Of HBO’s 30 million subscribers, about 6.5 million use the network’s online streaming service, HBO Go. And, apparently, HBO CEO Richard Plepler doesn’t care a bit. Your move, Netflix.
“It’s not that we’re unmindful of it, it just has no impact on the business,” Plepler said at a recent Buzzfeed Brews event. “We’re in the business of creating addicts,” he added, saying that HBO Go makes for a “terrific marketing vehicle for the next generation of viewers.”
And, in many ways, he’s right. Unfortunately, though, HBO Go requires a signup to HBO’s full cable services, eliminating the “cable cutting” goal Netflix expertly endorses. Which is to say, in order for HBO Go to become the tool those “next generation viewers” use, it’s going to have to unbundle its streaming and cable services.
That’s not likely to happen soon, though. But, with Plepler indicating that the network has no inkling to go after password sharers, the point kind of remains moot for now—at least in the US. HBO is currently testing a streaming-only service with Nordic customers.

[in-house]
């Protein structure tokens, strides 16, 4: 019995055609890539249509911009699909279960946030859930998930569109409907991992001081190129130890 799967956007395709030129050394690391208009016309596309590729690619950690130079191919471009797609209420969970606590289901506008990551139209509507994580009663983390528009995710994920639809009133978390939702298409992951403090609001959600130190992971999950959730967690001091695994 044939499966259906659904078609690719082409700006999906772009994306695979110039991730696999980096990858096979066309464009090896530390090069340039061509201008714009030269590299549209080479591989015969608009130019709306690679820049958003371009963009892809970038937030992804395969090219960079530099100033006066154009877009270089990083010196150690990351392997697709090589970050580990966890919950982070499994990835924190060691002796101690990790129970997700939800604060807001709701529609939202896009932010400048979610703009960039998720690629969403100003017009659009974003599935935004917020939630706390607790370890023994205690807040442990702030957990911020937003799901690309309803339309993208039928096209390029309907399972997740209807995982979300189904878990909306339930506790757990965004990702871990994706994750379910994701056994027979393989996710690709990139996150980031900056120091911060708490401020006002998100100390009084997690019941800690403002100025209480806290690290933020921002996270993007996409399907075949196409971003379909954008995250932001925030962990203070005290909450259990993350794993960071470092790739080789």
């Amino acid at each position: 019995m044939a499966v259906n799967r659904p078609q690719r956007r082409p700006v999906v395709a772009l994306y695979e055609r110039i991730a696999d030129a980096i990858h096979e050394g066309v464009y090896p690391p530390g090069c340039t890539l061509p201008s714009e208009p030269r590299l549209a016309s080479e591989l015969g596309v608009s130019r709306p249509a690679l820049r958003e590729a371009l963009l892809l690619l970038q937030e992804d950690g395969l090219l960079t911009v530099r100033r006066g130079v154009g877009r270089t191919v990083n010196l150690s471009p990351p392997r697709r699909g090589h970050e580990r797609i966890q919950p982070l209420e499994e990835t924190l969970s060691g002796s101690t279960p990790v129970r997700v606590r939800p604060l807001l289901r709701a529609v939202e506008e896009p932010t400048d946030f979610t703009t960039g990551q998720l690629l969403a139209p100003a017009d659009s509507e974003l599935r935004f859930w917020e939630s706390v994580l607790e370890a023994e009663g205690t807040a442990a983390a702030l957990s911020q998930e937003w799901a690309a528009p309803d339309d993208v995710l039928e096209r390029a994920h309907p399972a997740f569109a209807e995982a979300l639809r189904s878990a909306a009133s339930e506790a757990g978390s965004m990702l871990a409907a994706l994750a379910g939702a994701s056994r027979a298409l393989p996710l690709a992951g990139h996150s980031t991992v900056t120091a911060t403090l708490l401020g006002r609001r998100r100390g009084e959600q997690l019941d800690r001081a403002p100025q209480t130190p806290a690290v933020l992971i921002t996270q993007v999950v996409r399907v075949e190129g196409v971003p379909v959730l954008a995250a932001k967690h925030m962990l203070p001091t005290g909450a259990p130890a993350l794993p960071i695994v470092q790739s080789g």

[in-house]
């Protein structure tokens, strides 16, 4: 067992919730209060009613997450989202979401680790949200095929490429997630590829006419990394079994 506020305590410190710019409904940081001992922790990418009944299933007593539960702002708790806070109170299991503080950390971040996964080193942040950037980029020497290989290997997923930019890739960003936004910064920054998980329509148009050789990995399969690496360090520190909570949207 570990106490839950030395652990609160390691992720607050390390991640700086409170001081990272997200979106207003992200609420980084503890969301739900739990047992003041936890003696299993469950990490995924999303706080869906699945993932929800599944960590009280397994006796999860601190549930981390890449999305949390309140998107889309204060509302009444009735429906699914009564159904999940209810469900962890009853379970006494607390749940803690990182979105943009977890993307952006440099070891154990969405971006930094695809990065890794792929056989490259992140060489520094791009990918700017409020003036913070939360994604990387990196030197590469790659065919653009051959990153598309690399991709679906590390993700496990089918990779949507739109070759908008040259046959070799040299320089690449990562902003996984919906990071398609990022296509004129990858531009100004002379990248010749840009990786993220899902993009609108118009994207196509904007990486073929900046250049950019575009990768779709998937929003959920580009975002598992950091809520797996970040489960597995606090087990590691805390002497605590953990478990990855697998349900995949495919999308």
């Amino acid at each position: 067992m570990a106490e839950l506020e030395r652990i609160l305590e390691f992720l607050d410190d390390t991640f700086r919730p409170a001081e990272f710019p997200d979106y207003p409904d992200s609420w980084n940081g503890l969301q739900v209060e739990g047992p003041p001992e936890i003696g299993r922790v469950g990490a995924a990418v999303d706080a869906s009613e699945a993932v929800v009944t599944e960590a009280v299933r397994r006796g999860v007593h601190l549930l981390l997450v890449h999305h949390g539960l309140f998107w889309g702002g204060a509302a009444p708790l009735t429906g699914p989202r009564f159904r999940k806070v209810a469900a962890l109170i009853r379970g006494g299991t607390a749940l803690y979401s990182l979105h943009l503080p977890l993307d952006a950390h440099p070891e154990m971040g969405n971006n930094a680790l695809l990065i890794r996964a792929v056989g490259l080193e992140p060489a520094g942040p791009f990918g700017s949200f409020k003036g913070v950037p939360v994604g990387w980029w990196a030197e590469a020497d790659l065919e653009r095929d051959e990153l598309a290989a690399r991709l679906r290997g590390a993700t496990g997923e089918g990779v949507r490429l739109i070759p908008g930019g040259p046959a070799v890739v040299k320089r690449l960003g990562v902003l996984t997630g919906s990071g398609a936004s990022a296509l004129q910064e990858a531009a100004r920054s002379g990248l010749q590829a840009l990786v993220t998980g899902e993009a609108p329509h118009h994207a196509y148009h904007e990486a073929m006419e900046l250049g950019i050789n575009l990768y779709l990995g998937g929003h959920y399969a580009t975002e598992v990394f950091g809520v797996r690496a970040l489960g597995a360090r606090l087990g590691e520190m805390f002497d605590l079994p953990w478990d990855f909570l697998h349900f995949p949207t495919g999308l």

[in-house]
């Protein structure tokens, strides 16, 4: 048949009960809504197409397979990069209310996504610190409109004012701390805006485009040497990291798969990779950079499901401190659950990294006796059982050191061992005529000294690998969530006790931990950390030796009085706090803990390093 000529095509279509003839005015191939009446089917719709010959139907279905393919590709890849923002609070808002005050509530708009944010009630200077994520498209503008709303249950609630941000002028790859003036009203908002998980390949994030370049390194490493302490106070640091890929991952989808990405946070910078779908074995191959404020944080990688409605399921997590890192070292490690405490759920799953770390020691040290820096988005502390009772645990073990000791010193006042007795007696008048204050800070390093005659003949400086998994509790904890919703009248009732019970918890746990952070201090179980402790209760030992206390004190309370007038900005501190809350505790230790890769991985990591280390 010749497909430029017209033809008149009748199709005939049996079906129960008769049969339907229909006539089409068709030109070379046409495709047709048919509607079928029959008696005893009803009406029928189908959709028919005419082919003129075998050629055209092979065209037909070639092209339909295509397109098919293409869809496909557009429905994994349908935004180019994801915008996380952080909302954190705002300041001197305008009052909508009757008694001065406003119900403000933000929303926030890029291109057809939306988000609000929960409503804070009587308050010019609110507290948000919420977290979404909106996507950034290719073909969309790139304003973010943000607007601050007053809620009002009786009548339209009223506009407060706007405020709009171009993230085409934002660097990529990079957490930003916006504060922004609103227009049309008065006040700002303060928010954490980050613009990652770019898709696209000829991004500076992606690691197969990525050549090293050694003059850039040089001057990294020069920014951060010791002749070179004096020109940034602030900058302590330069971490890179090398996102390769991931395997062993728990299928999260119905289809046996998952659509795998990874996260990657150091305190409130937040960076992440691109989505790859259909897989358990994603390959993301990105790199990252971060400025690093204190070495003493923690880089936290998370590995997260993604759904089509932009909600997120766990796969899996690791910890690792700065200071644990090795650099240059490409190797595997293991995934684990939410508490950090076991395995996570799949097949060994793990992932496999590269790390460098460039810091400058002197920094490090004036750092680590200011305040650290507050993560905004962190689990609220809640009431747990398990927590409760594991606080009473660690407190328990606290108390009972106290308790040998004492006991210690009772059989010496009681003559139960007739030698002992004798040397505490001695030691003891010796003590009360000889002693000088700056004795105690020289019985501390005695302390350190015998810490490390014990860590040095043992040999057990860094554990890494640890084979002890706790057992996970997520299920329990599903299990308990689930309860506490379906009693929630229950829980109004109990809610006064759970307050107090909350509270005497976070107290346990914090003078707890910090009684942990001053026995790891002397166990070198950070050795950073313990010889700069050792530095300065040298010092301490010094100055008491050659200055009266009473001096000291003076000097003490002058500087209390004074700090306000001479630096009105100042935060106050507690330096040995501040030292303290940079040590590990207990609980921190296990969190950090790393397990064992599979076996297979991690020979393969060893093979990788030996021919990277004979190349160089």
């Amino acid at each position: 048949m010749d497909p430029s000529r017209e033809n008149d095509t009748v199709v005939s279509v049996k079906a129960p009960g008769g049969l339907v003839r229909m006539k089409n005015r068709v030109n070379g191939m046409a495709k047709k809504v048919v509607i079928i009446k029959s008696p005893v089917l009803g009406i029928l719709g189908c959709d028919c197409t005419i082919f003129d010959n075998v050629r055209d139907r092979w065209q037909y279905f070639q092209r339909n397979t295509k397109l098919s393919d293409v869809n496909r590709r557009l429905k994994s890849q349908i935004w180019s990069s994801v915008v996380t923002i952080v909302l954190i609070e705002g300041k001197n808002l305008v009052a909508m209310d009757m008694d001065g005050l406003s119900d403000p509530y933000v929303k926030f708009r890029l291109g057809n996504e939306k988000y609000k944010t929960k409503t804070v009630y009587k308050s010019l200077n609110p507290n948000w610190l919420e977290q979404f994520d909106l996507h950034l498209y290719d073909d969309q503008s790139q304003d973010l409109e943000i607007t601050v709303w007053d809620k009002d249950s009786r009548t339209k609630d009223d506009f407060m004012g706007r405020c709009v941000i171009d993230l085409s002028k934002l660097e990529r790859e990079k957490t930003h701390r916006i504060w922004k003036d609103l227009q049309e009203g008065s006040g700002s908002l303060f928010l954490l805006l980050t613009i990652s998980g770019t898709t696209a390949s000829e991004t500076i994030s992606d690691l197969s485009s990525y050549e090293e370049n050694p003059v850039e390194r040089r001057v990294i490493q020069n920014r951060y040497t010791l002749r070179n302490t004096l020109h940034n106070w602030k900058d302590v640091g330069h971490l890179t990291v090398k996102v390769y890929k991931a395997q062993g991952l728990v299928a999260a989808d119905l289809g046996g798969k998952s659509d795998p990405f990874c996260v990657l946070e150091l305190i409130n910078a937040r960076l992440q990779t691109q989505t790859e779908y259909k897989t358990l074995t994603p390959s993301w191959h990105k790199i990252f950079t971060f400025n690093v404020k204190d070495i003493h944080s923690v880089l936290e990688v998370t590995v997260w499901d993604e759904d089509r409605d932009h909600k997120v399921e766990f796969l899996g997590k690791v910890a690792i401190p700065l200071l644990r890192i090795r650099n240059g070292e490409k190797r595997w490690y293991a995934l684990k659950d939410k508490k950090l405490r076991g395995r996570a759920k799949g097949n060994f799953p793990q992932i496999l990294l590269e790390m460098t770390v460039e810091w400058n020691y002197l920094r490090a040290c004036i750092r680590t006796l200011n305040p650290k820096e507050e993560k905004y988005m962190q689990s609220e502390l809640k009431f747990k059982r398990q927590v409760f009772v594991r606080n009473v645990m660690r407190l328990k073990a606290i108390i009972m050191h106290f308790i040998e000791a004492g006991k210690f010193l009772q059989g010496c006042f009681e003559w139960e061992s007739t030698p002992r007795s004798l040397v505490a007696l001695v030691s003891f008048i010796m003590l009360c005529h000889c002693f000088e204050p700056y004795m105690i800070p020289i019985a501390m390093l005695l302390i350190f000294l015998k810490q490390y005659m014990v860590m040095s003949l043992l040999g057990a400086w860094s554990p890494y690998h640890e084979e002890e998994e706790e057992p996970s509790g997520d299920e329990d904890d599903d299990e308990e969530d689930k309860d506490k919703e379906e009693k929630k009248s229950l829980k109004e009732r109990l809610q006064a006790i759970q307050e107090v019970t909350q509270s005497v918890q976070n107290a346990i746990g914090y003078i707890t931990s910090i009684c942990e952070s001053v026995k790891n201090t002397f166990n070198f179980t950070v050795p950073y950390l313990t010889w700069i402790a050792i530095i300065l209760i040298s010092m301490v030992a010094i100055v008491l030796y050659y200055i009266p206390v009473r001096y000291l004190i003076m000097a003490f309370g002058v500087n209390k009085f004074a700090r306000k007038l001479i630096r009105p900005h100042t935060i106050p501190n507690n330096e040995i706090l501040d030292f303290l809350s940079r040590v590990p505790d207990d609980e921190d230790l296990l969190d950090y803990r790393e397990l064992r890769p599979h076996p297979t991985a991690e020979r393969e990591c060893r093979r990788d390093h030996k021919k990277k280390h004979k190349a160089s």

“HBO Go is value added—what you want to watch,” he said. “Right now, that’s the model for us. Are we always thinking about optionality? Of course we are always thinking about optionality … If the arithmetic changes and made sense in a different way, we are not going to be caught without the ability to pivot.”
Despite the password sharing allowance, that pivoting ability better start soon. Netflix, in fact, has passed HBO in terms of subscriber numbers, and already has ramped up its original content output. The downside, though, is that Netflix must spend a large portion of its money to obtain licensing agreements to get new subscribers. HBO simply pumps out more original material. And with HBO planning to release streaming apps for next gen consoles like PS4 (and PS3 before that), the video wars are about to heat up.
Still, though, you non-HBO subscribers out there can rest easy. You can still use mom’s password to catch Game of Thrones come April.